Types of questions asked at this level: What are our performance trade-offs at a whole vehicle level? How does our suspension geometry match up with our differential choice? How does our engine packaging tie in with our need for easy access and servicing? How do we address tradeoffs between engine mass and output torque/power? How do we address the conflicting demands of cockpit packaging and front suspension geometry?

    Level 3
    Given the whole vehicle at level 2, how does this design tie in with our overall competition strategy.
    Types of questions asked at this level: How do we score the greatest number of points at competition? What are the inherent trade-offs in our own design at event level? For example, how does our vehicle speed strategy tie in with fuel economy? Are there conflicts between our dynamic event performance and our static event performance? What are the risk factors that could possibly jeopardize our competition performance?

    Level 4
    This is the over-arching management of the whole project – how the competition performance ties in with other managerial level stuff like time and budget management, usage of human resources, etc. Functions performed at this level: Holding the whole project together so that you deliver this year, keep everyone reasonably happy, and hand over a healthy project to future teams
    Types of questions asked at this level: What are our goals for this project? Are they feasible given our resources? How are we going for budget, time, material resources, etc? Are our key stakeholders (e.g university, tech workshop staff, sponsors, supporters, team members etc) happy with our project? How will our project affect future teams? Are our team members working in harmony? Are we leaving this team in a better state than we found it?

    Remainder of this post found on page 19
    Last edited by Big Bird; 07-14-2018 at 03:40 AM.
    Geoff Pearson

    RMIT FSAE 02-04
    Monash FSAE 05
    RMIT FSAE 06-07

    Design it. Build it. Break it.

  2. #2
    a very thought-provoking post, good work

    I think breaking the project up into the 4 levels is a useful way of breaking up the tasks and objectives of the team, as I read it occurred to me that a very simple and probably quite effective way of defining the roles of people within a team would be to assign their responsibilities to a level. Using the management structure our team uses, you would have:
    Level 1 - General team members
    Level 2 - Subgroup leaders
    Level 3 - Chief Engineer
    Level 4 - Team Leader

    And typically the goals for each level are set by the person responsible for the level above, e.g. subgroup leaders give team members briefs/instructions for component designs to help them achieve level 2 goals, chief engineer gives subgroup leaders performance targets to help level 3 goals be met and so on.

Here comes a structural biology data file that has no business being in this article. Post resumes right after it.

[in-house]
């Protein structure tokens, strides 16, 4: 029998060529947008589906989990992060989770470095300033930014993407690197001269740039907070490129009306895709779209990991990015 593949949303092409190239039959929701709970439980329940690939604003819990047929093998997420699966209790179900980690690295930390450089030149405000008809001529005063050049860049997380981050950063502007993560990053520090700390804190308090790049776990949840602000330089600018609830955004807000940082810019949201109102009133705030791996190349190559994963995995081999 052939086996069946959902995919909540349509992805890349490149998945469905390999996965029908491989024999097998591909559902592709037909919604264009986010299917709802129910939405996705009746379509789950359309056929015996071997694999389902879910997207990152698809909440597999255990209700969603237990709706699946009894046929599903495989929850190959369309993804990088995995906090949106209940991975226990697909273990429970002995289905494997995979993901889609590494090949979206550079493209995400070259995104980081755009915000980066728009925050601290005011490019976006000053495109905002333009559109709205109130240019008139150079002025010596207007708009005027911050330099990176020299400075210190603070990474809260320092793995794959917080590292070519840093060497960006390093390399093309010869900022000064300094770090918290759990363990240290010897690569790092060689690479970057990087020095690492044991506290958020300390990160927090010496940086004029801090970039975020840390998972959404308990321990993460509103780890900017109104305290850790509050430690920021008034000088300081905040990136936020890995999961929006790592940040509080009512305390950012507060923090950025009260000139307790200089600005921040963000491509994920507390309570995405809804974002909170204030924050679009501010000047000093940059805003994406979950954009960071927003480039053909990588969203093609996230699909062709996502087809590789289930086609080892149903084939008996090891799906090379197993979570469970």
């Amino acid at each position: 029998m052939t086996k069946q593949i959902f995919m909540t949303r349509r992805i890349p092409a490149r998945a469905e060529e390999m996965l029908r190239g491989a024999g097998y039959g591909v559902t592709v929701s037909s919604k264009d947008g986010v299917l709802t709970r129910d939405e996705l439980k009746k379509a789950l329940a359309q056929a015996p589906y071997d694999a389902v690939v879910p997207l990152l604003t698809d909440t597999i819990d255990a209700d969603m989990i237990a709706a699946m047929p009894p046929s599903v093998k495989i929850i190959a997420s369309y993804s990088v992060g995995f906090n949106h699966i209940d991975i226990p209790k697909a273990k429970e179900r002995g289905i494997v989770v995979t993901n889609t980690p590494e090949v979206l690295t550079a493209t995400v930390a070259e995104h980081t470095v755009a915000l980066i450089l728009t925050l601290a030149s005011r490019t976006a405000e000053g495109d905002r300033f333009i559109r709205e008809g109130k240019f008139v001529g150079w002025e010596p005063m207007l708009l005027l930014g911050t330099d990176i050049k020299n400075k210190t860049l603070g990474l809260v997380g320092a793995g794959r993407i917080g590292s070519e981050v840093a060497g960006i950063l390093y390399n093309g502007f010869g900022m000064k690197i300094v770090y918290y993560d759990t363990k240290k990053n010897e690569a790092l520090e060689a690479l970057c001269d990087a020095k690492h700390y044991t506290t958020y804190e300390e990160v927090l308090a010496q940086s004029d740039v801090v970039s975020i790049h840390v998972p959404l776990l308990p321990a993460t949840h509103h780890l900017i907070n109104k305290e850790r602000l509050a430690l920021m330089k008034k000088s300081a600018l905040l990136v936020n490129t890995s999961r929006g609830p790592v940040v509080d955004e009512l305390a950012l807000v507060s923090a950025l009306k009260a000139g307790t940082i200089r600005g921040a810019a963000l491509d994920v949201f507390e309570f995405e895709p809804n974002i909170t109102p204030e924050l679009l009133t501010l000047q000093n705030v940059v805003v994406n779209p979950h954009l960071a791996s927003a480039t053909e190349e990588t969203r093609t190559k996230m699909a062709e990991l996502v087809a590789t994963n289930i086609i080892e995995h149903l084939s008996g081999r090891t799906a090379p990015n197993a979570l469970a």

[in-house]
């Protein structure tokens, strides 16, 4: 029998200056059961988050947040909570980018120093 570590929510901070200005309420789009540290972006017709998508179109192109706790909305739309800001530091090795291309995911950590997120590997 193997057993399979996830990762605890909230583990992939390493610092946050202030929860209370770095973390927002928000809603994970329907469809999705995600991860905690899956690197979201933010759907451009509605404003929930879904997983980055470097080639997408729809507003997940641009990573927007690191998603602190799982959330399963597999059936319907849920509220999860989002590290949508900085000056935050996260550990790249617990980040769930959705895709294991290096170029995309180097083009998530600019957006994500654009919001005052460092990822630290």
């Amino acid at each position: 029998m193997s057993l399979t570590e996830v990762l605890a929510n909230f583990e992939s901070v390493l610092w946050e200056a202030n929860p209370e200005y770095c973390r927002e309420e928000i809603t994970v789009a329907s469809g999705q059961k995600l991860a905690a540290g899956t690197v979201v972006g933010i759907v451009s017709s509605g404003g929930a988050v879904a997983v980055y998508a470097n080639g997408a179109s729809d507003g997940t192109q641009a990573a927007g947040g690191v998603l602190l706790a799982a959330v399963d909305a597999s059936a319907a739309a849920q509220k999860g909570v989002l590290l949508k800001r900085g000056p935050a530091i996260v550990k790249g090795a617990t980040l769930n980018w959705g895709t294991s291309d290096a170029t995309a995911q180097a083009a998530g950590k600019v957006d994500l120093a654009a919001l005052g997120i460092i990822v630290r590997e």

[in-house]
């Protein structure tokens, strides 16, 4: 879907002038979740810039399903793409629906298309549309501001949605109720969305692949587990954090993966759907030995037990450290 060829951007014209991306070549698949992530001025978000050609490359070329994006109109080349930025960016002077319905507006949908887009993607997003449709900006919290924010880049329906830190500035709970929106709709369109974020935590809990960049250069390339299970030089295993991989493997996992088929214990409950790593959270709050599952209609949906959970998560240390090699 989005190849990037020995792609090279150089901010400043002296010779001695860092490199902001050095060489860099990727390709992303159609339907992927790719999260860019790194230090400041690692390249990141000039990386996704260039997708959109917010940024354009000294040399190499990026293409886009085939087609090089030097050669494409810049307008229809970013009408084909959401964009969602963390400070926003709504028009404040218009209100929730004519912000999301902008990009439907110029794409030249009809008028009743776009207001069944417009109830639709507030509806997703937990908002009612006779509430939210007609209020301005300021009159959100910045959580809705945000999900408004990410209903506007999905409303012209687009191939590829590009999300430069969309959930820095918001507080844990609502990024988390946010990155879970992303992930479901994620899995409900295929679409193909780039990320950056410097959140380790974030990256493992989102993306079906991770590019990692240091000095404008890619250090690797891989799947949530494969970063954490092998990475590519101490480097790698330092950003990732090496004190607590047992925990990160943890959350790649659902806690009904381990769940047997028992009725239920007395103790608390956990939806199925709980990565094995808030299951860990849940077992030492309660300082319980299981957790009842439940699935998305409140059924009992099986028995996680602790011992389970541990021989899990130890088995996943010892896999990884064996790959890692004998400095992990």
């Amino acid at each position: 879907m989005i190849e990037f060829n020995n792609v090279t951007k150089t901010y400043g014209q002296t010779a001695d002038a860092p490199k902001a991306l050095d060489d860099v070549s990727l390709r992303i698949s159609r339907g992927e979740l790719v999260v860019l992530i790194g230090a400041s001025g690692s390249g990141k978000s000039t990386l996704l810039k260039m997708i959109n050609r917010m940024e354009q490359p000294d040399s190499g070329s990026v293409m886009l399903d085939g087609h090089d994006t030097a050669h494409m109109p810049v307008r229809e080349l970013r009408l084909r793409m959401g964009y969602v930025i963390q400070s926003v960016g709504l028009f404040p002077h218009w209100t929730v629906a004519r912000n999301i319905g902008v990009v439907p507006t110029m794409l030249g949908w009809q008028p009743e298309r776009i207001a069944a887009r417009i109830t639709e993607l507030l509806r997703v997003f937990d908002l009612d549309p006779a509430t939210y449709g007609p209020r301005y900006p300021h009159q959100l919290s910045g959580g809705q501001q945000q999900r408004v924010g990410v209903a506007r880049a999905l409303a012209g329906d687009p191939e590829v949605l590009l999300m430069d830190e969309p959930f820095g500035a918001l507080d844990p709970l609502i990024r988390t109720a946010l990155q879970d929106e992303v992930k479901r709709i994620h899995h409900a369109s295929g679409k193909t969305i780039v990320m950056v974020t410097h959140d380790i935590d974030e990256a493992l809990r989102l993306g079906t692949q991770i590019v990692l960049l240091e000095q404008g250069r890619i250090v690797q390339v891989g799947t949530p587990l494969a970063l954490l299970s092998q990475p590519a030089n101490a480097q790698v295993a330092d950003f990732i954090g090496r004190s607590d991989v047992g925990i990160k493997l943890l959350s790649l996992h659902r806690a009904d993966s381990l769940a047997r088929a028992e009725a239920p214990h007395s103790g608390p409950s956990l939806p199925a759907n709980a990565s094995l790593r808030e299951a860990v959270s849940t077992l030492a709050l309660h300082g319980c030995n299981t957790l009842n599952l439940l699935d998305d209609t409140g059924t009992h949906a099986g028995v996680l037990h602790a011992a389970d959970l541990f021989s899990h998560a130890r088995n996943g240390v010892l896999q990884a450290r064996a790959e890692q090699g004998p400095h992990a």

As I'm approaching the end of my final year in FSAE, I certainly wish I'd spent more time to get out of level 1 and 2 and put some good analysis into level 3. I guess the interesting thing here though, is that while spending time on the analysis of level 3 aspects of the design has the possibility of being very fruitful in terms of competition success, it's the details in level 1 which can make or break a competition, as the detail design will really be what dictates whether the car is capable of achieving any of the higher level goals, and obviously whether something fails in the middle of endurance - so it's not suprising that most teams will devote considerably greater effort to the lower levels. edit: although more high-level analysis would undoubtedly reduce the workload and add direction to the lower levels
    Malcolm Graham
    University of Auckland '06-'09

  3. #3
    Kudos to Geoff!!

    I think we've all been waiting a few years for this post!

    I'm glad to finally see someone with some a wealth of experience sit down and write a fairly definitive (although i'm sure Geoff will protest otherwise!) top down explanation of how to do this project.
    It's great for new teams and also really good for established teams to take a step back and have a good look at whether or not what they're currently doing is helping their cause.

    I hope the mods sticky this one as I think it will alleviate a lot of the simple questions which seem to have been plaguing the forum recently.

    Thanks again Big Bird.

    University of Glasgow BEng 2003-2007
    Oxford Brookes MSc 2007-2008
    University of Glasgow PhD 2009 - god knows when.....
    WORK ....
    Preliminary operational tests proved inconclusive.... It blew up when we flipped the switch

  4. #4
    That's excellent stuff, Geoff. Everyone should read that.

    I totally agree, and think a particular note of importance is that design should be driven from 4 to 1, not 1 to 4.

    IMO, 1 to 4 is "tinkering" whereas 4 to 1 is "engineering."

    To save time you can certainly work on Levels 1, 2, and 3 simultaneously. The key though is that the high levels drive the lower ones, not the other way around. Using my Formula 1000 project as an example, I have spent a fair amount of up-front time on "Level 1" design, but in a manner that's easily configurable. I can have a rough idea of where A-arms, rockers, and dampers are going to fit and go together.. and once I determine my upper-level targets I can change a few sketches and the L1 components re-build themselves as necessary. You don't need to worry about what A-arm planes and specific hardpoints need to be.. when you define upper-level parameters they all fall into place as the only unique solution.